Monday, January 26, 2009

Fraying Hem, Fraying Nerves

Ooops! Before I washed this set of four towels, I machine-stitched across the end of each towel. But then I absentmindedly cut the roll of towels apart before washing and drying them.

This towel bore the brunt of my silliness....the plain weave intended for the hem frayed badly.


Wouldn't you know, this happened on a set of towels I intend to use in our master bathroom. It couldn't have happened on a single towel that would be hanging on its own.

I wanted to make the hems look the same on all four towels.

My weaving group came to the rescue with suggestions.

First I pinned the frayed area to a foam core board. (This is a simulation...the fraying was repaired before I took this photo).

With the frayed area pinned to the board, I used pins to work the threads into a better position, straightening them out and re-weaving them the best I could.


Next I used Lite Steam a Seam 2, a double-sided fusible webbing to stabilize the fabric without adding bulk or stiffness. Steam a Seam is available at my local Joann Fabrics, and probably many other fabric stores.


I positioned the steam a seam at the edge of the hem,


peeled it back to, then folded the hem into position.


Then I applied steam a seam to the other side of the frayed area, and folded the hem down a second time, as originally planned.


I pressed it to fuse the web to the fabric.


Then I hemmed normally - which for me, right now, means hand-hemming. Otherwise, the combination of me, my sewing machine, and my handwoven fabric can get pretty out of control.


After washing and using the towel, I am happy to report I can't tell the difference between the towel with the repaired hem and the other towels in the set.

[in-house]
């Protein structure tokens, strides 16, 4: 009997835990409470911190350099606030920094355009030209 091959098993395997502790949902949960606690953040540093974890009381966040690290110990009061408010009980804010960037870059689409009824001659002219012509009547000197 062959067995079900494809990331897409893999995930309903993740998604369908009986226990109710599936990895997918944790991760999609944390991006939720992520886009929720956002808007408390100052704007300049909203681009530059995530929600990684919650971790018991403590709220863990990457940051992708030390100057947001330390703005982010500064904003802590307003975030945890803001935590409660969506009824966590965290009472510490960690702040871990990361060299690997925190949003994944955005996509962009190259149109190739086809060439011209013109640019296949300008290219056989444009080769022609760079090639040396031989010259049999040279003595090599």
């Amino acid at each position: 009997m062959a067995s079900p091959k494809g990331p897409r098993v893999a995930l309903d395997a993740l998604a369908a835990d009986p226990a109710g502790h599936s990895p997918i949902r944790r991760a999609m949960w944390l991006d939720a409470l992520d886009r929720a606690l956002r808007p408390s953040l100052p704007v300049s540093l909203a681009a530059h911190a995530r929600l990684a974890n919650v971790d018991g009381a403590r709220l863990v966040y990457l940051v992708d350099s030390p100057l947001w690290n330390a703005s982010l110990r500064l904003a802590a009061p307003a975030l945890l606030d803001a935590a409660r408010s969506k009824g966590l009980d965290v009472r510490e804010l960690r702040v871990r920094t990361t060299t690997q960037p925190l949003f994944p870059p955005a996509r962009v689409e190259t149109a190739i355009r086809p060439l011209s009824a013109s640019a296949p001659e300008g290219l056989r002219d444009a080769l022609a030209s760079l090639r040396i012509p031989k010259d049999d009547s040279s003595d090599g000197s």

I did not use Steam a Seam on the other towels. That product is very light and doesn't add much bulk to hems - otherwise the other towels would have felt different than this repaired towel.

Thanks weaving buddies for bailing me out once again!

8 comments:

Gwen said...

Great save! Sounds like a lot of work, but the towels look very nice and you saved your matched set - so I guess it was worth it! :)

bspinner said...

Great information!!!! Thanks

OzWeaver said...

I'm so glad to know about Steam a Seam! Your towels are beautiful, and I bet you can no longer tell which one had the near death experience!

Your photos of NEWS look wonderful. I've never been because I've been going to MAFA (Mid Atlantic Fiber Assoc) since mid 80s. If only I could spend the year traveling the country to *all* the regional conferences!

Brenda

buyathread said...

Thanks for posting on my blog and introducing me to yours. Enjoyed your towel post and, like OzWeaver, I'm glad to know about Steam a Seam too. The towels came out terrific. Thanks for sharing.

Sue said...

Nice to see all of you here!!

I should have mentioned in this post that several of the weavers in my local weaving circle use Steam a Seam on almost all of their hems.

Especially if you're machine stitching handwoven fabric, it holds things in place very well.

There are different weights of Steam a Seam. The one I used is very thin - so a little fragile while you're tacking things together, but after washing the fabric I couldn't notice that it was there at all.

Susan said...

Fantastic fix to a 'near death experience'! Great friends by the way...

I use my serger to cut apart my towels and secure the raw edges. If you have a machine, its super for taming wild threads worming out.

I love the pattern you used. I have woven 'breaks and recesses' many time and consider it the ideal towel texture pattern. Very absorbant!

Congrats! Susan

Lynnette said...

Great save and a great product. It's new to me and something I think would be great to have around. I love to see the 'how to' type of photos...well done.

fibresofbeing said...

Thanks for the hemming advice you sent to my blog.

Lovely towels, and I'll have to remember that save technique. What is the weave structure and yarn type?